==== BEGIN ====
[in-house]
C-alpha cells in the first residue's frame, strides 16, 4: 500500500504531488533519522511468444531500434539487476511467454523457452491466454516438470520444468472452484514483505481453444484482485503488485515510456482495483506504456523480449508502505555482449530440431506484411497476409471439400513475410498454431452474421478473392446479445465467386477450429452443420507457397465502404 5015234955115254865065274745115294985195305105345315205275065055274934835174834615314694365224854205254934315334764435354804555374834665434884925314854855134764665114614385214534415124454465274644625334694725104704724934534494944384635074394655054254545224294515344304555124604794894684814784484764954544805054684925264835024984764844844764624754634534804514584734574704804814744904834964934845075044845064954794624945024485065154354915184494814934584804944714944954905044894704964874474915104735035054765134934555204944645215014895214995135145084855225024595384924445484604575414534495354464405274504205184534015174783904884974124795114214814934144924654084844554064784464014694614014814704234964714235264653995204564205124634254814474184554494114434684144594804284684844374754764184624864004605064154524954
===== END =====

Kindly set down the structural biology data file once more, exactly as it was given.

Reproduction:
[in-house]
C-alpha cells in the first residue's frame, strides 16, 4: 500500500504531488533519522511468444531500434539487476511467454523457452491466454516438470520444468472452484514483505481453444484482485503488485515510456482495483506504456523480449508502505555482449530440431506484411497476409471439400513475410498454431452474421478473392446479445465467386477450429452443420507457397465502404 5015234955115254865065274745115294985195305105345315205275065055274934835174834615314694365224854205254934315334764435354804555374834665434884925314854855134764665114614385214534415124454465274644625334694725104704724934534494944384635074394655054254545224294515344304555124604794894684814784484764954544805054684925264835024984764844844764624754634534804514584734574704804814744904834964934845075044845064954794624945024485065154354915184494814934584804944714944954905044894704964874474915104735035054765134934555204944645215014895214995135145084855225024595384924445484604575414534495354464405274504205184534015174783904884974124795114214814934144924654084844554064784464014694614014814704234964714235264653995204564205124634254814474184554494114434684144594804284684844374754764184624864004605064154524954